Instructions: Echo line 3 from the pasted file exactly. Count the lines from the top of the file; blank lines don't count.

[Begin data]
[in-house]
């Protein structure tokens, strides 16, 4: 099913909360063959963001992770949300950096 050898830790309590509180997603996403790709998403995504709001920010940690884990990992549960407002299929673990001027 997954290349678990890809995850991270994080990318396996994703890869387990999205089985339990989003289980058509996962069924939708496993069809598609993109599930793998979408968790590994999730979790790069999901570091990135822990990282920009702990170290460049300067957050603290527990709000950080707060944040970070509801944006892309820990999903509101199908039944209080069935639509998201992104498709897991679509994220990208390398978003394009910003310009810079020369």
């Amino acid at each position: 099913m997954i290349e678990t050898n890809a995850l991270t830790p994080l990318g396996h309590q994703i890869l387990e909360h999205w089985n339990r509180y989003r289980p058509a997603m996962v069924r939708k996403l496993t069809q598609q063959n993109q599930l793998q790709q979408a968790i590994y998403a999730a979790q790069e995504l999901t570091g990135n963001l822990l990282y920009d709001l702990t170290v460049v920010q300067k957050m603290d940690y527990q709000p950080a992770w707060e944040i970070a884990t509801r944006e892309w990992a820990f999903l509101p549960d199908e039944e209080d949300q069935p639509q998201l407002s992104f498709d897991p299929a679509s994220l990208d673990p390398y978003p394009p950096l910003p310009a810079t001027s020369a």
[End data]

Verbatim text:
């Amino acid at each position: 099913m997954i290349e678990t050898n890809a995850l991270t830790p994080l990318g396996h309590q994703i890869l387990e909360h999205w089985n339990r509180y989003r289980p058509a997603m996962v069924r939708k996403l496993t069809q598609q063959n993109q599930l793998q790709q979408a968790i590994y998403a999730a979790q790069e995504l999901t570091g990135n963001l822990l990282y920009d709001l702990t170290v460049v920010q300067k957050m603290d940690y527990q709000p950080a992770w707060e944040i970070a884990t509801r944006e892309w990992a820990f999903l509101p549960d199908e039944e209080d949300q069935p639509q998201l407002s992104f498709d897991p299929a679509s994220l990208d673990p390398y978003p394009p950096l910003p310009a810079t001027s020369a």